top of page

We welcomed Senator Wagner and Dr. Badaro to the lab

Last week Senator Jaques Wagner and Dr. Roberto Badaro from Brazil visited us to see “in action” our research and efforts to bring phage therapy to market. Antimicrobial resistance (AMR) is a major public health threat of global proportions, which has the potential to lead to million of deaths every year. In 2017, Brazil joined the Global Antimicrobial Resistance Surveillance System (GLASS) and in 2018, started its own national antimicrobial surveillance program (BR-GLASS) to understand the impact of resistance in their country. Brazil also formalized a National Action Plan for the Prevention and Control of Antimicrobial Resistance in the Scope of One Health (PAN-BR). The formulation of the PAN-BR recognized the need for a multidisciplinary and multi-sectoral approach to AMR. The evident limitation in traditional therapeutic options, alternatives to combat bacterial infections are being sought. One of these is “of course” phage therapy. Although, few phage studies have been reported in Brazil, research in this field is currently under development in the country being led by Dr. Badaro.

(Left to Right) (Back) Luke, Andrew, Tiffany, Dr. Badaro, Senator Wagner, Dwayne, Jennifer, Wai Hoe(Front) Zimri, Viktoria, Jorge, Johann, Nino

Jaques Wagner, a former defense minister and Brazil's presidential chief of staff, and current senator of Bahia state visited UCSD’s IPATH and our lab at SDSU was to learn more about the progress we are making with phage therapy. Wagner's goal is to fight for legislation that will bring phage therapy to Brazilians. Dr. Badaro MD/PHD is the chair of the Department of Medicine at the Universidade Federal da Bahia in Salvador (UFBA). Dr. Badaro aims to follow the footsteps of IPATH directors Drs. Robert Schooley and Steffanie Strathdee and initiate a phage therapy center in Bahia.

Dwayne discussing bacteriophage manufacturing and giving a tour of our lab and demonstrating phage batch manufacturing, which was underway for a potential phage therapy patient case.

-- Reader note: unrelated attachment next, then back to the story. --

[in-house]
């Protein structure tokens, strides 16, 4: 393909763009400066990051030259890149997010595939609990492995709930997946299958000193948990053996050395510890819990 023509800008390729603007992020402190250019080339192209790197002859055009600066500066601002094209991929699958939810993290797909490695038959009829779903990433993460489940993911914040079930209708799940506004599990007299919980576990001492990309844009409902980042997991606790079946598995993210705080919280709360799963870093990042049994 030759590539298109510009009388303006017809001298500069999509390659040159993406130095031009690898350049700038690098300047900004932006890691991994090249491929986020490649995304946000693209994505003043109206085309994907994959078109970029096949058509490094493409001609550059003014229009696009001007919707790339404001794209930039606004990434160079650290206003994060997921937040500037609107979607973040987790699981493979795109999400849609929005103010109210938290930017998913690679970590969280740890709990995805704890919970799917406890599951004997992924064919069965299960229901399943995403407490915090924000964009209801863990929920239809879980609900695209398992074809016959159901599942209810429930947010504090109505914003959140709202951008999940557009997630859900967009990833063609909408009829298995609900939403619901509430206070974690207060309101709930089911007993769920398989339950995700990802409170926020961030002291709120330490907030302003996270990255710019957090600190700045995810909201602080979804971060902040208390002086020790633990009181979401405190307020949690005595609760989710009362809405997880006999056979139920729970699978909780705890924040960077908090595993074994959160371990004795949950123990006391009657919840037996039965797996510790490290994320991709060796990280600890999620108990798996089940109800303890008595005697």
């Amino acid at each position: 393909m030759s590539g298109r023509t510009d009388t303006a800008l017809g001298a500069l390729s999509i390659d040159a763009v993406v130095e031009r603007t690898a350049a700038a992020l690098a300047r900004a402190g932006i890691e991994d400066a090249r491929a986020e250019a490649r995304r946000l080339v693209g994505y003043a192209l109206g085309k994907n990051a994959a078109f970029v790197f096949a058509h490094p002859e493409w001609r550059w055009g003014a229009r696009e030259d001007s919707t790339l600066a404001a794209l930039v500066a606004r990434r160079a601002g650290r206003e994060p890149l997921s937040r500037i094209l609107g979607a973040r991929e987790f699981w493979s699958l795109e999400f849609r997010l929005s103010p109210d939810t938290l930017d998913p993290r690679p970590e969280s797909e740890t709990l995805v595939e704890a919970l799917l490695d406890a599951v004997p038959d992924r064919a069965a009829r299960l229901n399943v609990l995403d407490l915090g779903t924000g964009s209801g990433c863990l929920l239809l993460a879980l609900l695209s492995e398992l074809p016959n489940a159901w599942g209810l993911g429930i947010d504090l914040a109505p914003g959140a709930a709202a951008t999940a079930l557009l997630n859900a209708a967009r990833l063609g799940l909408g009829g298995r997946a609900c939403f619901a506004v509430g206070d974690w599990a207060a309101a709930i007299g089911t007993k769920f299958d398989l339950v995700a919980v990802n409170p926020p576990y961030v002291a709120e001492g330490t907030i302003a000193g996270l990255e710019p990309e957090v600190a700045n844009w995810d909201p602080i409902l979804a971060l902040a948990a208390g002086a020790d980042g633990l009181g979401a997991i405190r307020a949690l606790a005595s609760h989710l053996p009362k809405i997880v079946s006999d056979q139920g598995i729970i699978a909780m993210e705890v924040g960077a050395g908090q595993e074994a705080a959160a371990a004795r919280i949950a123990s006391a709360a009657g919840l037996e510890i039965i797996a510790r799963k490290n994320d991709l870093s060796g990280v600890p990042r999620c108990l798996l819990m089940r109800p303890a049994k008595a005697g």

Dwayne shared our development of phage therapies, in particular our progress on improving phage biomanufacturing processes, both at laboratory and commercial scales. Senator Wagner and Drs. Badaro and Schooley (UCSD) got a sneak peek at our advancements of upstream bioreactors’ operation modes as well as downstream novel purification approaches. “Phage therapeutics that do not exist are of no value and phages that are not affordable are of little value.” Thus, we are moving away from ultrafiltration by TFF in an attempt to increase productivity and making phages affordable for global health equity.

Dr. Badaro and Senator Wagner asking about our experiences of being part of ‘bench to bedside’ patient care as students.

Dr. Badaro asked questions about the experiences being a part of a translational research as students. Personally, I find our involvement in ‘compassionate use’ (emergency investigational new drug; eIND) cases to be both intimidating and exciting. Intimidating because as graduate students in a research group, it isn’t expected that we have the opportunity to be involved in immediate clinical cases with a patient’s life on the line. Exciting because we have the opportunity to have an up-close role in translational research, something I never thought would happen as a trainee. Our resident postdoc Dr. Wai Hoe Chin, who has recently started working on eIND cases, also feels enthusiastic and hopeful for phage therapy to be more embraced and increasingly accessible as we improve upon our application of phages through eIND cases. "I never thought I'd be doing this as a Masters student! These experiences have been an rewarding challenge." - Andrew, now working with our collaborators on novel phage-based technologies.

That afternoon, Senator Wagner gave a talk about the current state of Brazil, US-Brazil relations, and his goals and findings from this visit. You can find it here. In closing, Wagner spoke about Brazil’s extensive public health system, the Sistema Único de Saúde (SUS). With nearly 100% of the Brazilian population covered, the SUS is the largest government-run public healthcare system in the world. Extensive access to health care (>50,000 clinics) and a rich research network supports the current SUS. With the goal of improving public health even further under the Lula Administration, Senator Wagner’s visit to UCSD and SDSU will hopefully be inspirational to advance phage therapies in Brazil.

We would like to take this opportunity to thank Senator Wagner and Dr. Badaro for visiting us here at SDSU. We wish them the best in their future endeavors.


bottom of page